2015 GSA Annual Meeting in Baltimore, Maryland, USA (1-4 November 2015)

Paper No. 21-9
Presentation Time: 10:30 AM


PHILLIPS-LANDER, Charity, School of Geology and Geophysics, University of Oklahoma, 100 E. Boyd St., Norman, OK 73019, ELWOOD MADDEN, Megan E., School of Geology and Geophysics, Univ. of Oklahoma, 100 E. Boyd Street, Norman, OK 73072 and MILLER, Jamie, School of Geology and Geophysics, University of Oklahoma, 100 E. Boyd Street, Norman, OK 73071, charity.m.lander@ou.edu

Plagioclase feldspars with compositions of An18-36 and ~An57 have been reported in Gusev Crater and Gale Crater, Mars respectively. Sodic plagioclase was also detected by CRISM in association with clay minerals in Marwth Vallis. Sulfate and chloride evaporite deposits observed on Mars suggest brines likely were active in the past and may even be stable at low temperatures present on Mars’ surface today. In order to investigate the role of high ionic strength brines on feldspar weathering, albite (An13) and labradorite (An58) were reacted three aqueous solutions: ultrapure water (UPW; aH2O=1.00), 1.67 molal MgSO4 brine (aH2O=0.91), and 4.5 molal CaCl2 brine (aH2O=0.35) for 60 day batch reactor dissolution experiments at 295K.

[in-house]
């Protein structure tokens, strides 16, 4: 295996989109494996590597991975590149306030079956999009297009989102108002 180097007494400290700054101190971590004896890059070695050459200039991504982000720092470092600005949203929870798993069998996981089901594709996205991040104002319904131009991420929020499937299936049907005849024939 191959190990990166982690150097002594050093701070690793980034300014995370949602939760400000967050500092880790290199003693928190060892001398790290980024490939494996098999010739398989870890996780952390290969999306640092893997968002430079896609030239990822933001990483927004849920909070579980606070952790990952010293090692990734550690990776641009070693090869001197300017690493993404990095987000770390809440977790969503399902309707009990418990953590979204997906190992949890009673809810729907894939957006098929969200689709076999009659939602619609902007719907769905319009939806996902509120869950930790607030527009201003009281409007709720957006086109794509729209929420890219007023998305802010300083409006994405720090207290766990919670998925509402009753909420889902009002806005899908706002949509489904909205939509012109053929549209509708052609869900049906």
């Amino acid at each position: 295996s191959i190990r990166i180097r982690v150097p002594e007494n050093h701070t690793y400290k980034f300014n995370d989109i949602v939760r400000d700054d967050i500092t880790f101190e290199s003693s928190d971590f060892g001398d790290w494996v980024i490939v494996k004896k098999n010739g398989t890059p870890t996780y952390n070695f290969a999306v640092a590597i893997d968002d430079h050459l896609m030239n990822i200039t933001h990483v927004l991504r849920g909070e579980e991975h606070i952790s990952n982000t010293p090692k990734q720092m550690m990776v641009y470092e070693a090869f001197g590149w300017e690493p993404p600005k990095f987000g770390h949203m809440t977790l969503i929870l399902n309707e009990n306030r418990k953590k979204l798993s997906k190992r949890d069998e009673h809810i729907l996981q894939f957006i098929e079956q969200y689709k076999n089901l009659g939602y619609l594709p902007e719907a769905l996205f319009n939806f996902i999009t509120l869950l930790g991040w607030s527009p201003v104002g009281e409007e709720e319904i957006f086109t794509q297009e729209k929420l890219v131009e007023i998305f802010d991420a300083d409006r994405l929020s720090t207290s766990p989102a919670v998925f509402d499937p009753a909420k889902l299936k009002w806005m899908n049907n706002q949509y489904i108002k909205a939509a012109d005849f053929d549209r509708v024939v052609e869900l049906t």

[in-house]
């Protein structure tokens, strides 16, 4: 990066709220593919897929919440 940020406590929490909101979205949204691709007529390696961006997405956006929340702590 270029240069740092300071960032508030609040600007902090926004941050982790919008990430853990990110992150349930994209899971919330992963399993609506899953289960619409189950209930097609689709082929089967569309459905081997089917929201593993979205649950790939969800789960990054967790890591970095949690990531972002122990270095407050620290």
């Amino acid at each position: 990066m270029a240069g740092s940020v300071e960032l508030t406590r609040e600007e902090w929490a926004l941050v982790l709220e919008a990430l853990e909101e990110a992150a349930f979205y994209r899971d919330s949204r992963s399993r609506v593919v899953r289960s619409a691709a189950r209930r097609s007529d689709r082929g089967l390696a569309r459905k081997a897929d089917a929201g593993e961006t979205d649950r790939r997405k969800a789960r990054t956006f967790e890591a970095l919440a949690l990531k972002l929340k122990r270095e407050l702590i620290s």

Feldspar dissolution was incongruent in all experimental trials. Surface area normalized initial dissolution rates (log mol m2 s-1) are slightly higher in UPW for labradorite (-10.02) than albite (-10.14), as well as MgSO4 brine (-9.94 for labradorite;-10.32 for albite). PhreeqC modeling of labradorite dissolution in MgSO4 brine indicates sulfate complexes increase Ca release by ~10x relative to UPW, thereby decreasing anorthite mineral lifetimes in MgSO4 brines relative to UPW. Increased pyroxene dissolution rates in sulfate brines have been previously attributed to Ca-sulfate complexation, suggesting sulfate brines may significantly leach calcium from primary minerals, resulting in secondary calcium sulfate minerals Dissolution rates in CaCl2 brines were significantly slower for both labradorite (-10.67) and albite (-10.12), which may result from decreasing water activity, and/or common ion effects in the case of labradorite.

PhreeqC modeling of albite and labradorite dissolution in UPW and MgSO4 brine reactions predicts clays, including kaolinite, Al-hydroxides, including gibbsite, and SiO2(am) will form. Increased feldspar weathering rates in sulfate brines due to Ca-complexation, may explain the associations of clay-rich and Si-rich rocks associated with sulfate vein networks in outcrops observed on Mt. Sharp, Gale Crater, Mars. However, preservation of ~An57 in some places in Gale Crater argues that aqueous alteration may have been restricted in area and/or duration.